for--to help with the water quality and things like that on it. So,
01:09:00some of that's still being done on it. And--uh--lot depends on who's head of the
General Counsel Offices and legal opinions and things can change with time on
it. We had another one--.
MUMMERT: Well, there are a lot more demands, too, on the river system, I--I mean
the--primarily the growth of the population and industry, means that
there--there has to be more done.
BROWN: And pub--public interest and everything like that. But, I remember one
time Chili Dean called me up directly and said:
"Bevan, doesn't this violate flood control and navigation"? And I said: "Yeah."
And I--I said: " But we're not going to operate a difference unless the law has
changed" and so Chili --but things changed on it.
--Uh--a small thing, on it, for a long time, we wanted to put horns on the
downstream of dams so whenever the--the--r--turbines were going to be cut on,
fish--people and everything in boats would be warned. For a long time, the
General Counsel's Office would not approve that. They said suppose the horns
failed and everything like that on it. I think now they have some
01:10:00sort of warning system which was badly needed, whenever those turbines were
going to come on right downstream from the dam on it. I don't know what I've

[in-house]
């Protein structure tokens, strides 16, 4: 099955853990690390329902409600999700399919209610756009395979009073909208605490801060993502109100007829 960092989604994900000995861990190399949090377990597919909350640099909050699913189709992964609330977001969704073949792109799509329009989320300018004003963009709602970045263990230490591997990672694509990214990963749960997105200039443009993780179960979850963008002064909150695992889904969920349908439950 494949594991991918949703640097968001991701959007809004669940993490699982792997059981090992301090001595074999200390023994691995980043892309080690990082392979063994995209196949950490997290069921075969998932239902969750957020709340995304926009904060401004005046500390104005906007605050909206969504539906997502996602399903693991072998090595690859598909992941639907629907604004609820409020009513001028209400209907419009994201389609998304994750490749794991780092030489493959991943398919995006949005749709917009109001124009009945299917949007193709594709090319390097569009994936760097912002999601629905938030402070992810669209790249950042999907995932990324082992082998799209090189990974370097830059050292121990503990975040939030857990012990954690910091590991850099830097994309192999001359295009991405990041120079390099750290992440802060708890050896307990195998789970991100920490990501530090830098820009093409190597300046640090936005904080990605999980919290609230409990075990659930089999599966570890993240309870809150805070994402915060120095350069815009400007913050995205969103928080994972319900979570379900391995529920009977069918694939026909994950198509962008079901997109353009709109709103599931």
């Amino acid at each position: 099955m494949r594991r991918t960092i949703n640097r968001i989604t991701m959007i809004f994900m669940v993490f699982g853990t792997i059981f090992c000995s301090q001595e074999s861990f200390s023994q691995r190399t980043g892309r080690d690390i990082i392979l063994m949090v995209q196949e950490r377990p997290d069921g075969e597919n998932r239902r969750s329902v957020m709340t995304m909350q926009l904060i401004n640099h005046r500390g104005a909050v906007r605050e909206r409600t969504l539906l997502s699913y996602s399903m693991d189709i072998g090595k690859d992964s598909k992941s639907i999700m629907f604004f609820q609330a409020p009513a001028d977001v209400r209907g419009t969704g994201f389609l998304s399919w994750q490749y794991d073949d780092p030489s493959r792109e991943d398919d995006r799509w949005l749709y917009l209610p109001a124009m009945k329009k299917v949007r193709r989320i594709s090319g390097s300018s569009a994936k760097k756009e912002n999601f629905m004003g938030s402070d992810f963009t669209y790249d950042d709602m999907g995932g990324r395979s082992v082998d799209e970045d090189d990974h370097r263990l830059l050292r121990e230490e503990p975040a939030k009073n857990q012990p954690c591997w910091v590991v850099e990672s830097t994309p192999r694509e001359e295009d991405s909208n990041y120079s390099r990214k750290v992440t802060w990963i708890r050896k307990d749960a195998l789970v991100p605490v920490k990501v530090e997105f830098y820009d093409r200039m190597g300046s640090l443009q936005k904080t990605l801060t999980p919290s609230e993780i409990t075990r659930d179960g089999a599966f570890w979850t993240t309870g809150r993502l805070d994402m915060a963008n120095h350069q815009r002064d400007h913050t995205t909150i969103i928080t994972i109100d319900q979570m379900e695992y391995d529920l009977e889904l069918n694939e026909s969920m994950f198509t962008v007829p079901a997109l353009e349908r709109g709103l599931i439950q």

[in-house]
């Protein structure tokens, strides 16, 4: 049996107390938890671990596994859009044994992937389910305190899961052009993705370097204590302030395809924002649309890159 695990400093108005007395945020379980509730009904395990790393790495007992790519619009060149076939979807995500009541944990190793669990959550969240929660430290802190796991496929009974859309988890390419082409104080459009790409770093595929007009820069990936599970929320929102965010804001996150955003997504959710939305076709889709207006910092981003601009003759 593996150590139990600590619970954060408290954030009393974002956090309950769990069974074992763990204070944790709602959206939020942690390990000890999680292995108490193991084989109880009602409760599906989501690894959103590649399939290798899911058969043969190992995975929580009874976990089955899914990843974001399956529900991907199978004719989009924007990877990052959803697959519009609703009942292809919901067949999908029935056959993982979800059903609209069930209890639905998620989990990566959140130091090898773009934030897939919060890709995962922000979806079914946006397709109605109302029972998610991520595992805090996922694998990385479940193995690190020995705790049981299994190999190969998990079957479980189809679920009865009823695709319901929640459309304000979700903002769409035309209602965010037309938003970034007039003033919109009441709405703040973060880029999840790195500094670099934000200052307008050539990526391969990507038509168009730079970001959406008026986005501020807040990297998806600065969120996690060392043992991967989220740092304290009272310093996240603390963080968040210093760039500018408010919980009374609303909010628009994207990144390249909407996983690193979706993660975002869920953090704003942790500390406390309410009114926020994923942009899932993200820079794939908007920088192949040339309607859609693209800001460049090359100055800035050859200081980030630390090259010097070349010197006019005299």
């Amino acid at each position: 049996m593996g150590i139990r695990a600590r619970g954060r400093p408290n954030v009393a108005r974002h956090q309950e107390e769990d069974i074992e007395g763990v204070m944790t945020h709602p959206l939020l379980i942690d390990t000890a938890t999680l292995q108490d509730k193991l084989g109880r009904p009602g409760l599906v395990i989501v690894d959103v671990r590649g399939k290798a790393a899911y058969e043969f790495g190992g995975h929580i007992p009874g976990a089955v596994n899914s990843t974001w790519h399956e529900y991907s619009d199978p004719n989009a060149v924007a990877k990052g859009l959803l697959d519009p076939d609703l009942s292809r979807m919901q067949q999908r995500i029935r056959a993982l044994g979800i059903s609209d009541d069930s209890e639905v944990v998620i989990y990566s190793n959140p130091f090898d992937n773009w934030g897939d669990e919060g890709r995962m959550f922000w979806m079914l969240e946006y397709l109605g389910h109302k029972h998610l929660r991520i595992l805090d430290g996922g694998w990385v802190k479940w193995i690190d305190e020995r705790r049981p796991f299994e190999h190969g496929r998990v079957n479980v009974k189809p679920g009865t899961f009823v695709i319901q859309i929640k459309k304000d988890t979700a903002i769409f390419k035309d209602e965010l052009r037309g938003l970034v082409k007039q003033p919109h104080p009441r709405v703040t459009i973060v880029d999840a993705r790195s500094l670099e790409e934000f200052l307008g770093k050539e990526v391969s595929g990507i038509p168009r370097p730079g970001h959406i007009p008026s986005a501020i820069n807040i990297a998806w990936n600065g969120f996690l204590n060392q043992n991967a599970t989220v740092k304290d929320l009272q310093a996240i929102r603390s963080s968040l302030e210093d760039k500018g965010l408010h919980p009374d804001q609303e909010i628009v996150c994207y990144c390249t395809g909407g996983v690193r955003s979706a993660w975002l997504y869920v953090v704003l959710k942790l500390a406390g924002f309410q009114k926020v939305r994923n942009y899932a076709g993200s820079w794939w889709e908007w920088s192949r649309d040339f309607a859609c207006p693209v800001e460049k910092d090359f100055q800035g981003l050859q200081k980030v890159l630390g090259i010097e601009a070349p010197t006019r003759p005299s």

left out. The only thing I've left out, I worked with some very unusual people,
very odd and--and--. I this--I don't know about this one--I worked with one
individual if it had been in today's climate, I would have been concerned that
he would have shown up for work with a gun and shot somebody cause he felt he
was persecuted because of him being biracial, and things he could believe and do
was unbelievable. He would go out at lunch time and if a helicopter flew over,
he said the FBI was following him. He went over to the FBI office several times
and knocked on the door and wanted to see the file that they had on him. He
filed a grievance about people using his trash can instead of their
01:11:00own trash can at one time. He filed a grievance about people slamming their desk
drawer to irritate him. And finally he--we were going to try to get him some
help, and he was going to talk to our personnel officer, and when he got in the